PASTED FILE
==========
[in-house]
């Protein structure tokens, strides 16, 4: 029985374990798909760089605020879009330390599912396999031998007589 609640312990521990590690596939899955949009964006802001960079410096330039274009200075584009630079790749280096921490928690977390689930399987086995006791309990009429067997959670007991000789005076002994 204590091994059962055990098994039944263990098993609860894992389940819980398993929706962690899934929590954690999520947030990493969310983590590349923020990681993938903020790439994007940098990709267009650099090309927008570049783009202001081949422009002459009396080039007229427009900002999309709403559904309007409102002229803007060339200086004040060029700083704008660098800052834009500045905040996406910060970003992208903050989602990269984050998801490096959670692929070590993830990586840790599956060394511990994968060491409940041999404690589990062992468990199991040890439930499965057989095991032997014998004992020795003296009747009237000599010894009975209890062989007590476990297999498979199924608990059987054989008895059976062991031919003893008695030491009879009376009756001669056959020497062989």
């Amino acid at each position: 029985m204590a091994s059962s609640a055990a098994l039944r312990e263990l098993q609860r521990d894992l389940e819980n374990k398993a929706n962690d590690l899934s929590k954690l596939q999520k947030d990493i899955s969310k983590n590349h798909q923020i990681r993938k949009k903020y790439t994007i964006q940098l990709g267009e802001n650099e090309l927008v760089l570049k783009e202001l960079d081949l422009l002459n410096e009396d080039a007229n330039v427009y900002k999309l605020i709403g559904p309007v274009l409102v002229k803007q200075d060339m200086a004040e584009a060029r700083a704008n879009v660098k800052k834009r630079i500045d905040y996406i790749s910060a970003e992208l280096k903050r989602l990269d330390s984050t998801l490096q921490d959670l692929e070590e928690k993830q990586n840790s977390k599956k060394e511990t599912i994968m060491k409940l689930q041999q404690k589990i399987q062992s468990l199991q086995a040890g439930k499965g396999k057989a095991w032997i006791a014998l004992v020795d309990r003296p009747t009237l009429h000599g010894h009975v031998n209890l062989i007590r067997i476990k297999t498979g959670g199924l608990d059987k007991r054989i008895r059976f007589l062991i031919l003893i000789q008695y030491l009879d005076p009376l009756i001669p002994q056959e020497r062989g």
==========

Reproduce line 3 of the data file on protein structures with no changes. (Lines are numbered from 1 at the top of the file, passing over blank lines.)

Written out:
């Amino acid at each position: 029985m204590a091994s059962s609640a055990a098994l039944r312990e263990l098993q609860r521990d894992l389940e819980n374990k398993a929706n962690d590690l899934s929590k954690l596939q999520k947030d990493i899955s969310k983590n590349h798909q923020i990681r993938k949009k903020y790439t994007i964006q940098l990709g267009e802001n650099e090309l927008v760089l570049k783009e202001l960079d081949l422009l002459n410096e009396d080039a007229n330039v427009y900002k999309l605020i709403g559904p309007v274009l409102v002229k803007q200075d060339m200086a004040e584009a060029r700083a704008n879009v660098k800052k834009r630079i500045d905040y996406i790749s910060a970003e992208l280096k903050r989602l990269d330390s984050t998801l490096q921490d959670l692929e070590e928690k993830q990586n840790s977390k599956k060394e511990t599912i994968m060491k409940l689930q041999q404690k589990i399987q062992s468990l199991q086995a040890g439930k499965g396999k057989a095991w032997i006791a014998l004992v020795d309990r003296p009747t009237l009429h000599g010894h009975v031998n209890l062989i007590r067997i476990k297999t498979g959670g199924l608990d059987k007991r054989i008895r059976f007589l062991i031919l003893i000789q008695y030491l009879d005076p009376l009756i001669p002994q056959e020497r062989g």